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Eur J Neurosci. 2006 Feb;23(4):869-76.

The role of ARX in cortical development.

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  • 1Department of Anatomy and Developmental Biology, University College London, London WC1E 6BT, UK.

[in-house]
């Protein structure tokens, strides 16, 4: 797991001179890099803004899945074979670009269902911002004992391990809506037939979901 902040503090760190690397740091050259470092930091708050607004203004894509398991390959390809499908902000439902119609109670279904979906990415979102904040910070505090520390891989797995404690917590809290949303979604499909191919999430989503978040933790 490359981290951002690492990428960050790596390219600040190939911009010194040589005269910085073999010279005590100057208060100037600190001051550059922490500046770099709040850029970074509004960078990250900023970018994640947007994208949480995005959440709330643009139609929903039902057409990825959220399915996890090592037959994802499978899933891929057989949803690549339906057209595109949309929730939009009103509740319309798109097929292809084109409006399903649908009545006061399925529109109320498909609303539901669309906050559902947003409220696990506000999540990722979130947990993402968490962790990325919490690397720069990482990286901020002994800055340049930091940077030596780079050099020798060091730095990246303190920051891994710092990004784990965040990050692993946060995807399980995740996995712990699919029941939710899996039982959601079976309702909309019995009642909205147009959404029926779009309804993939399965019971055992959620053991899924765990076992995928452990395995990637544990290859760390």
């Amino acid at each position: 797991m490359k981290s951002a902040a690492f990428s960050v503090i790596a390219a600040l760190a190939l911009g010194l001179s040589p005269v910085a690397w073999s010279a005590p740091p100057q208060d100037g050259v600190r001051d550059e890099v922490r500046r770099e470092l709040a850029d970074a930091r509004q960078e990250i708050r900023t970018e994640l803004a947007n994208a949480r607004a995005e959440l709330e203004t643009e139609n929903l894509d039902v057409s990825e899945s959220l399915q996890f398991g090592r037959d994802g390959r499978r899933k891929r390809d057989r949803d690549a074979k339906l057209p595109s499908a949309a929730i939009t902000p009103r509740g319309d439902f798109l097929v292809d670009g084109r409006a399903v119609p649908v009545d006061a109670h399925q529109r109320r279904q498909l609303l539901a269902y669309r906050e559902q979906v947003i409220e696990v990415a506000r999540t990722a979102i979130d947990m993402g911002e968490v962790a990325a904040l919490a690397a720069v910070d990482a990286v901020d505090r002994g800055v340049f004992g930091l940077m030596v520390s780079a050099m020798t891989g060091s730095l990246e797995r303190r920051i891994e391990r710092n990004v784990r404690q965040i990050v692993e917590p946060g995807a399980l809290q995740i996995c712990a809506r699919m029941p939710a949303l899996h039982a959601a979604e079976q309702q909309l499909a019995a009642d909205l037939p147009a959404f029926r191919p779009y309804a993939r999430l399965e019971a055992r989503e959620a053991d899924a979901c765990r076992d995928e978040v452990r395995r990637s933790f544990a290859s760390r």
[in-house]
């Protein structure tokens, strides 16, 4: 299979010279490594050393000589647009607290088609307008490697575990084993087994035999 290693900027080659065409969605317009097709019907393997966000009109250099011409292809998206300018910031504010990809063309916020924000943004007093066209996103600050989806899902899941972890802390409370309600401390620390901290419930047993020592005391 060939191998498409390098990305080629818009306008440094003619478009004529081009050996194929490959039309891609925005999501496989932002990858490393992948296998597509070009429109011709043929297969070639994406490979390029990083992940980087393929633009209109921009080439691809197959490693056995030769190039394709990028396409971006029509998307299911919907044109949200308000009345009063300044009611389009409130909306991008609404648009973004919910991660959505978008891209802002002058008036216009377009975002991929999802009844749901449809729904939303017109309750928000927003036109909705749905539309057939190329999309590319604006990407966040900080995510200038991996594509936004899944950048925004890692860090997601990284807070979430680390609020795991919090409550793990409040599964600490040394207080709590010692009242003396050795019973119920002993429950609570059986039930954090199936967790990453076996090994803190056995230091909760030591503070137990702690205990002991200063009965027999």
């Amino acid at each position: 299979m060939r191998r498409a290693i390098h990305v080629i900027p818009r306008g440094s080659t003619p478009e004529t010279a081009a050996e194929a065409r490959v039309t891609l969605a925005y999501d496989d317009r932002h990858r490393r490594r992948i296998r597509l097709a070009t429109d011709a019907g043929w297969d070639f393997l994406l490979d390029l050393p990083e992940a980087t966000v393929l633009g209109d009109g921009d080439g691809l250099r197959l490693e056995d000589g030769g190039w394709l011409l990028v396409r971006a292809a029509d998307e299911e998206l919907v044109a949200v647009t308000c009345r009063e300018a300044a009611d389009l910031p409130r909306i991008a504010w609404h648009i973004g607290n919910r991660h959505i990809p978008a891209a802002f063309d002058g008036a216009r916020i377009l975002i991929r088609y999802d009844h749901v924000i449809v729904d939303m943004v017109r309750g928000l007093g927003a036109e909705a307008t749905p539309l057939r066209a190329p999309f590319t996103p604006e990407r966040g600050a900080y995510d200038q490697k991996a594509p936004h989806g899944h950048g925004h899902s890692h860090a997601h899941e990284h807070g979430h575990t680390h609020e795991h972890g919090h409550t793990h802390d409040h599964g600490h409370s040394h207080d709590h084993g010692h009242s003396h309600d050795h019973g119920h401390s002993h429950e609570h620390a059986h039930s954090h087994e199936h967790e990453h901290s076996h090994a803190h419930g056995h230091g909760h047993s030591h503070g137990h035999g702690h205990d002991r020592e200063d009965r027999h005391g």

The ARX protein (encoded by the aristaless-related homeobox gene) is a member of the paired class of homeoproteins. More precisely, it is a member of the Aristaless subclass of proteins with a glutamine residue (Q) at the critical position 50 of the homeodomain (Q50). Through identification of diverse inherited or de novo mutations, genetic investigations of X-linked mental retardation conditions have demonstrated the implication of ARX in a wide spectrum of disorders extending from phenotypes with severe neuronal migration defects, such as lissencephaly, to mild forms of X-linked mental retardation without apparent brain abnormalities. These investigations have recently directed attention to the role of this gene in brain development. Analysis of its spatiotemporal localization profile have revealed expression mainly in telencephalic structures at all stages of development. Interestingly, in adult, ARX expression becomes restricted to a population of GABAergic neurons. Although the identification of the target genes regulated by ARX remains a crucial step to better understanding its role during brain development, studies of the role of ARX orthologs in different models have indicated that it is essential for important developmental processes such as proliferation, cell differentiation and neuronal migration.

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